• The power to transfer property to existing trusts already established by you
  • The power to file and pay local, state, and federal income taxes on your behalf
  • The power to hire legal representation if/when you need it
  • The power to maintain your real estate property, including buying, selling and pay taxes
In some cases, where state law may dictate or where you want to satisfy other family members, you may require your attorney-in-fact to prepare financial reports for your beneficiaries or other business-interested parties. If you elect to do this, you should be very specific as to the type of reports you will require (e.g. balance sheets, income and expenses, etc.) and clarify if audited accounting is required.

Special Terms and Features
In special cases, you may wish to compensate your attorney-in-fact for services that they provide under the terms of your durable power of attorney. This might include a provision in your document allowing compensation for time spent in accounting operations for your business or just payment for the time spent to handle all of your financial matters. Be very clear in your document concerning payment (if any), and discuss this with your attorney-in-fact in advance. Examples of different terms could be a flat rate of $5,000 per year or $15 per hour. In determining this figure, consider the time required and the complexity of your situation.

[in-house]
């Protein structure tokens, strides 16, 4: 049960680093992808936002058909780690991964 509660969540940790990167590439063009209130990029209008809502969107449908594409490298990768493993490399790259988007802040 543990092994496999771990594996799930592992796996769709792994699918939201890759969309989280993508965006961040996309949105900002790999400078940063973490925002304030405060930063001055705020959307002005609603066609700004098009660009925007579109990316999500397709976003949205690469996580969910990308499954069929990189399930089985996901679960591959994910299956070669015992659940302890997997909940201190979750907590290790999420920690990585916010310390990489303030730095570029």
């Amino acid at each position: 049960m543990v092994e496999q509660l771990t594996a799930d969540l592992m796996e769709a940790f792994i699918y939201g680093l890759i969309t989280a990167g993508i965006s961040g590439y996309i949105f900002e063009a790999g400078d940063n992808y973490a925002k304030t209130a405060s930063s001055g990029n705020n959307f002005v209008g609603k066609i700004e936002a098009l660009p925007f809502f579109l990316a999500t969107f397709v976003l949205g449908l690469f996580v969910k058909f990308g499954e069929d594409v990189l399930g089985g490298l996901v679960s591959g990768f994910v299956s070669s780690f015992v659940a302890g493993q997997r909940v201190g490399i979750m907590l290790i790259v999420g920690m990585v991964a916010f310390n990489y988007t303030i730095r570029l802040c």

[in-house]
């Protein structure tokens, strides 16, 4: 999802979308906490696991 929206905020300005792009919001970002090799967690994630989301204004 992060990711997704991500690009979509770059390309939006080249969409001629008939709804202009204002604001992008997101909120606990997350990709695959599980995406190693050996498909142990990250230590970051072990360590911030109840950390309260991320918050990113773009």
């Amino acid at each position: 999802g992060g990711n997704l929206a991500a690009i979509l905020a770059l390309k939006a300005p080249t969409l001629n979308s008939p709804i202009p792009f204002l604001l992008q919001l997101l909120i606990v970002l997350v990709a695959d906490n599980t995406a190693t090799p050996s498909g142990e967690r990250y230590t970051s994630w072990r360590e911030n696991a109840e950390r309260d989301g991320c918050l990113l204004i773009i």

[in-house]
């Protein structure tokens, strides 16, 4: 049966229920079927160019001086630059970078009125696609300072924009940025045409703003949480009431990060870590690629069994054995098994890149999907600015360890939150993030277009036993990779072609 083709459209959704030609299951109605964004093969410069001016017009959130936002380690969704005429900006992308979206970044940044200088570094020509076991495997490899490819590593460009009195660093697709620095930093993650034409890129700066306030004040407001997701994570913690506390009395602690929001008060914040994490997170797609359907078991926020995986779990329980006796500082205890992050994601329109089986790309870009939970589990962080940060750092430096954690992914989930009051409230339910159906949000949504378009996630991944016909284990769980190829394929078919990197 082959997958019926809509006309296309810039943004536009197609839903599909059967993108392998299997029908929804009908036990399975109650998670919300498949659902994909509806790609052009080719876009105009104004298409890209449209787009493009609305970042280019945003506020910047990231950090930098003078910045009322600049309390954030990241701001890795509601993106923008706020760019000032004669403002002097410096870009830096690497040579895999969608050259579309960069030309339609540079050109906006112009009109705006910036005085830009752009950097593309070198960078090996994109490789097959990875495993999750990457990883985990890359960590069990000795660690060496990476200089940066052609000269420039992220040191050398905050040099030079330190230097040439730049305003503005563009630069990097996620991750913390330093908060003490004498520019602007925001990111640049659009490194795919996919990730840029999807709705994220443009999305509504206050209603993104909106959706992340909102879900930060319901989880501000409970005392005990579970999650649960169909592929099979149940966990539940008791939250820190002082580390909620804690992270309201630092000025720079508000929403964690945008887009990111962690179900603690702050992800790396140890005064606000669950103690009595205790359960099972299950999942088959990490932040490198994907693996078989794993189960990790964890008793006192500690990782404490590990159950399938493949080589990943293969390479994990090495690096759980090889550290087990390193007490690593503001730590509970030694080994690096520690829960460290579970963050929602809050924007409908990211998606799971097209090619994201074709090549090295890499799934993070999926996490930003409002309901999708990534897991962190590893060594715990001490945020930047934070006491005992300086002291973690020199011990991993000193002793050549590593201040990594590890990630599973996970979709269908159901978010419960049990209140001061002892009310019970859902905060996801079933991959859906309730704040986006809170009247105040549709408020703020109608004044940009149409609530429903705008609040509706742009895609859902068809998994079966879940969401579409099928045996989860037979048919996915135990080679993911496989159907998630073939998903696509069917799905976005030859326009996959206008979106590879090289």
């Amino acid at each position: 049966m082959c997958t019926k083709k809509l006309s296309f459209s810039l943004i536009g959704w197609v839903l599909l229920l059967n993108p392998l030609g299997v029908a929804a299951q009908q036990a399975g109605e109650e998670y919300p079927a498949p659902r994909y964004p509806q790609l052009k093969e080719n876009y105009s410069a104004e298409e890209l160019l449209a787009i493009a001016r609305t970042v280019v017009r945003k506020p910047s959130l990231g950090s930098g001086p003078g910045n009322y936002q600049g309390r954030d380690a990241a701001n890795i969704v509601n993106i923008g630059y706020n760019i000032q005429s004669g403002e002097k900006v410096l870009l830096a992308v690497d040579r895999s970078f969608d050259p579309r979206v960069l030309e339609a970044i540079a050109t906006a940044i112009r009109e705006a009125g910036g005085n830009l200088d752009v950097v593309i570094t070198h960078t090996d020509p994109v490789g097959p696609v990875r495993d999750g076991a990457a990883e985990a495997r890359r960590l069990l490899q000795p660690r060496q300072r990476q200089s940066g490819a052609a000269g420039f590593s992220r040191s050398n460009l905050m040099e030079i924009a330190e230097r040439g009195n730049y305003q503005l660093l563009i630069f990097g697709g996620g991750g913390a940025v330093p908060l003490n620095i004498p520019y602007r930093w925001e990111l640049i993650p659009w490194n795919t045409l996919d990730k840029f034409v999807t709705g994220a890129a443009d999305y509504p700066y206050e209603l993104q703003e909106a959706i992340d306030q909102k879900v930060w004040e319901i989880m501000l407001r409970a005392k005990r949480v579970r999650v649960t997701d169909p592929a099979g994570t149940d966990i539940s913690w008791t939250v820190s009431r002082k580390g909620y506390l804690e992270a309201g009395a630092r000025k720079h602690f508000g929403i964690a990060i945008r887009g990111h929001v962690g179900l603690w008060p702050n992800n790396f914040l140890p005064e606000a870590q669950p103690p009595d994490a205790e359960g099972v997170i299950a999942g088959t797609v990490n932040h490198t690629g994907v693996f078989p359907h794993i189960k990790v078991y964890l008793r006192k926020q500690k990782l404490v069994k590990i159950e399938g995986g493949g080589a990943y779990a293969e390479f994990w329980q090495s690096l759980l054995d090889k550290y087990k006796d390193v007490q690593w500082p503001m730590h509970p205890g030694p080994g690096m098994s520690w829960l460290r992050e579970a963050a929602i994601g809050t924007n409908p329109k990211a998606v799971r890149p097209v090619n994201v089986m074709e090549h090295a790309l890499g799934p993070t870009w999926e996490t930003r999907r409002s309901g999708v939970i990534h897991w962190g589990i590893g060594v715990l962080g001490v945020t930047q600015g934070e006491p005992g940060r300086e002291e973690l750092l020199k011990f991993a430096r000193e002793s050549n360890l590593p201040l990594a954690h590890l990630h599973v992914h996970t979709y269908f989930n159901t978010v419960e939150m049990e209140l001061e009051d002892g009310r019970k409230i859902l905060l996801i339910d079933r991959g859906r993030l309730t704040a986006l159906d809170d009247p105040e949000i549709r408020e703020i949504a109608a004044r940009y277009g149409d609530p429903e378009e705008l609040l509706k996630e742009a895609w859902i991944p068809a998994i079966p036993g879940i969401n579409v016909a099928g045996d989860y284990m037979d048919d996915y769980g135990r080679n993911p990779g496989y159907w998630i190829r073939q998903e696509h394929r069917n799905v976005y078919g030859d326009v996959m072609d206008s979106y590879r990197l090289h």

While having this document completed in advance will help handle several of your financial issues, it's important to note that most financial institutions will NOT honor your document alone in granting someone else privilege to your account access. In most cases, each financial institution has its own paperwork and procedural process for adding an attorney-in-fact to your accounts. This means that you'll need to contact all of your banks, brokerage firms, and other financial institutions to obtain their paperwork and requirements for making your attorney-in-fact official for access to your personal accounts.

Finalizing Your Document
As a final step to completing your durable power of attorney for finances, most states will require that you have at least two witnesses sign the document in front of a notary and have the document notarized.

As your document applies to real estate, you must record your document with the local land records office if either of the following applies to you:

1. You are giving your attorney-in-fact power over your real estate, or

2. You are a resident of South or North Carolina, the two states that require recording of the documents in order to ensure durability.

Lastly, you should have a letter drafted for your attorney-in-fact that contains helpful information outlining their duties as your agent. You should include a paragraph on legal obligations and the avoidance of commingling personal assets with your property and avoiding any other conflicts of interest. You should discuss when the person's job as your attorney-in-fact ends and include a resignation form, just in case the person is unable or unwilling to accept the responsibility when the time comes.

Next: Advanced Estate Planning: Using Trusts »